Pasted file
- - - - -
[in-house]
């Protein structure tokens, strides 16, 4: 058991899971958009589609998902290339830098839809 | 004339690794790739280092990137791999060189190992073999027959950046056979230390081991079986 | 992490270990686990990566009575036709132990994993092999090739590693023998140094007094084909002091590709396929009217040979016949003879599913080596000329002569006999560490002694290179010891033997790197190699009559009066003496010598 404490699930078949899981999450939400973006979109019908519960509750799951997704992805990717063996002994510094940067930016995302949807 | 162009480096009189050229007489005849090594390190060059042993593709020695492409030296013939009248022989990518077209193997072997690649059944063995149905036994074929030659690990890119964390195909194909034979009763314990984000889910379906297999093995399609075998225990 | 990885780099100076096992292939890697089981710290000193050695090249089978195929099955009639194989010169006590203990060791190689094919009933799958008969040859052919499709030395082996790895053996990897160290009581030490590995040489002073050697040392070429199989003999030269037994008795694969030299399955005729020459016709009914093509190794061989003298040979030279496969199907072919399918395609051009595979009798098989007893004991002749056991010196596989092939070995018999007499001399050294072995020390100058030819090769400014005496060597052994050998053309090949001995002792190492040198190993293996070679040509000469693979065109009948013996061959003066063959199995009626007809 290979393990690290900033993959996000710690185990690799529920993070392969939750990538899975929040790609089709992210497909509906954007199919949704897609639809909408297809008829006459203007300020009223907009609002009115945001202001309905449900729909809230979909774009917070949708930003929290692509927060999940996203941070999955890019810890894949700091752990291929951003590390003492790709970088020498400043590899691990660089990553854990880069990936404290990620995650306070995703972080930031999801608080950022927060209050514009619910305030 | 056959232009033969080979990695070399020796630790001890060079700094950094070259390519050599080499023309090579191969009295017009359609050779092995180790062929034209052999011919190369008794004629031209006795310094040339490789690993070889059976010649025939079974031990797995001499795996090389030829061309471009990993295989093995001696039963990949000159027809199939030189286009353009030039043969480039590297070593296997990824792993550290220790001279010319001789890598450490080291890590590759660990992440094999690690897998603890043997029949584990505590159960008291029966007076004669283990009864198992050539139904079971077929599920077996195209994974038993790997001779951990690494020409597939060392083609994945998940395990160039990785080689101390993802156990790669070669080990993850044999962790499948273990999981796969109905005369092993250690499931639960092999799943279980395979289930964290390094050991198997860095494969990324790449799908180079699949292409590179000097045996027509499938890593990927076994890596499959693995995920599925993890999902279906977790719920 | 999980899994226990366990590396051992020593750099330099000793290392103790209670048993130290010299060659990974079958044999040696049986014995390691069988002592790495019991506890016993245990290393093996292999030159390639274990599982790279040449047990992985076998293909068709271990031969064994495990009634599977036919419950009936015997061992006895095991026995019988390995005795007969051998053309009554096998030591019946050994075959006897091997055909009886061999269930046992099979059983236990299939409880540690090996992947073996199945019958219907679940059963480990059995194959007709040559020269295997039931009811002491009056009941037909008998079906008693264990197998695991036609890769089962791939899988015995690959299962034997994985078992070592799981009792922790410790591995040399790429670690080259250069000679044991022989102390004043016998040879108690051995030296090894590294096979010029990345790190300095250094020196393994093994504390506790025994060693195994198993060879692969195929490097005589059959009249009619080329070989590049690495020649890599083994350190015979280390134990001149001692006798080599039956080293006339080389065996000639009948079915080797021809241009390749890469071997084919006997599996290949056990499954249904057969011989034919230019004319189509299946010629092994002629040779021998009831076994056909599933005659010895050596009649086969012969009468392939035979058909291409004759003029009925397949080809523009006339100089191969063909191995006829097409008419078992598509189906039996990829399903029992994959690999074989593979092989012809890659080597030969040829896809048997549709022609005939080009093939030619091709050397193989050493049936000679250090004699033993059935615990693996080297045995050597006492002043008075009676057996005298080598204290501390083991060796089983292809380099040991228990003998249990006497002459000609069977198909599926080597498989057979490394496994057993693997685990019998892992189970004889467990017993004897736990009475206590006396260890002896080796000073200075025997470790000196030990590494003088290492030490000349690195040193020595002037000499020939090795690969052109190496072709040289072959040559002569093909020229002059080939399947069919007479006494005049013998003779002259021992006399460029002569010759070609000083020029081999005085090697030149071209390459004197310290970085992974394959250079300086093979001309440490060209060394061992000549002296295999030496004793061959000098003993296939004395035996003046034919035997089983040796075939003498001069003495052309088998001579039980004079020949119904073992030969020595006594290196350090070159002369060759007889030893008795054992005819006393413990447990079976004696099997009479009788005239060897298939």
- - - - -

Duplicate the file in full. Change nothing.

[in-house]
């Protein structure tokens, strides 16, 4: 058991899971958009589609998902290339830098839809 | 004339690794790739280092990137791999060189190992073999027959950046056979230390081991079986 | 992490270990686990990566009575036709132990994993092999090739590693023998140094007094084909002091590709396929009217040979016949003879599913080596000329002569006999560490002694290179010891033997790197190699009559009066003496010598 404490699930078949899981999450939400973006979109019908519960509750799951997704992805990717063996002994510094940067930016995302949807 | 162009480096009189050229007489005849090594390190060059042993593709020695492409030296013939009248022989990518077209193997072997690649059944063995149905036994074929030659690990890119964390195909194909034979009763314990984000889910379906297999093995399609075998225990 | 990885780099100076096992292939890697089981710290000193050695090249089978195929099955009639194989010169006590203990060791190689094919009933799958008969040859052919499709030395082996790895053996990897160290009581030490590995040489002073050697040392070429199989003999030269037994008795694969030299399955005729020459016709009914093509190794061989003298040979030279496969199907072919399918395609051009595979009798098989007893004991002749056991010196596989092939070995018999007499001399050294072995020390100058030819090769400014005496060597052994050998053309090949001995002792190492040198190993293996070679040509000469693979065109009948013996061959003066063959199995009626007809 290979393990690290900033993959996000710690185990690799529920993070392969939750990538899975929040790609089709992210497909509906954007199919949704897609639809909408297809008829006459203007300020009223907009609002009115945001202001309905449900729909809230979909774009917070949708930003929290692509927060999940996203941070999955890019810890894949700091752990291929951003590390003492790709970088020498400043590899691990660089990553854990880069990936404290990620995650306070995703972080930031999801608080950022927060209050514009619910305030 | 056959232009033969080979990695070399020796630790001890060079700094950094070259390519050599080499023309090579191969009295017009359609050779092995180790062929034209052999011919190369008794004629031209006795310094040339490789690993070889059976010649025939079974031990797995001499795996090389030829061309471009990993295989093995001696039963990949000159027809199939030189286009353009030039043969480039590297070593296997990824792993550290220790001279010319001789890598450490080291890590590759660990992440094999690690897998603890043997029949584990505590159960008291029966007076004669283990009864198992050539139904079971077929599920077996195209994974038993790997001779951990690494020409597939060392083609994945998940395990160039990785080689101390993802156990790669070669080990993850044999962790499948273990999981796969109905005369092993250690499931639960092999799943279980395979289930964290390094050991198997860095494969990324790449799908180079699949292409590179000097045996027509499938890593990927076994890596499959693995995920599925993890999902279906977790719920 | 999980899994226990366990590396051992020593750099330099000793290392103790209670048993130290010299060659990974079958044999040696049986014995390691069988002592790495019991506890016993245990290393093996292999030159390639274990599982790279040449047990992985076998293909068709271990031969064994495990009634599977036919419950009936015997061992006895095991026995019988390995005795007969051998053309009554096998030591019946050994075959006897091997055909009886061999269930046992099979059983236990299939409880540690090996992947073996199945019958219907679940059963480990059995194959007709040559020269295997039931009811002491009056009941037909008998079906008693264990197998695991036609890769089962791939899988015995690959299962034997994985078992070592799981009792922790410790591995040399790429670690080259250069000679044991022989102390004043016998040879108690051995030296090894590294096979010029990345790190300095250094020196393994093994504390506790025994060693195994198993060879692969195929490097005589059959009249009619080329070989590049690495020649890599083994350190015979280390134990001149001692006798080599039956080293006339080389065996000639009948079915080797021809241009390749890469071997084919006997599996290949056990499954249904057969011989034919230019004319189509299946010629092994002629040779021998009831076994056909599933005659010895050596009649086969012969009468392939035979058909291409004759003029009925397949080809523009006339100089191969063909191995006829097409008419078992598509189906039996990829399903029992994959690999074989593979092989012809890659080597030969040829896809048997549709022609005939080009093939030619091709050397193989050493049936000679250090004699033993059935615990693996080297045995050597006492002043008075009676057996005298080598204290501390083991060796089983292809380099040991228990003998249990006497002459000609069977198909599926080597498989057979490394496994057993693997685990019998892992189970004889467990017993004897736990009475206590006396260890002896080796000073200075025997470790000196030990590494003088290492030490000349690195040193020595002037000499020939090795690969052109190496072709040289072959040559002569093909020229002059080939399947069919007479006494005049013998003779002259021992006399460029002569010759070609000083020029081999005085090697030149071209390459004197310290970085992974394959250079300086093979001309440490060209060394061992000549002296295999030496004793061959000098003993296939004395035996003046034919035997089983040796075939003498001069003495052309088998001579039980004079020949119904073992030969020595006594290196350090070159002369060759007889030893008795054992005819006393413990447990079976004696099997009479009788005239060897298939």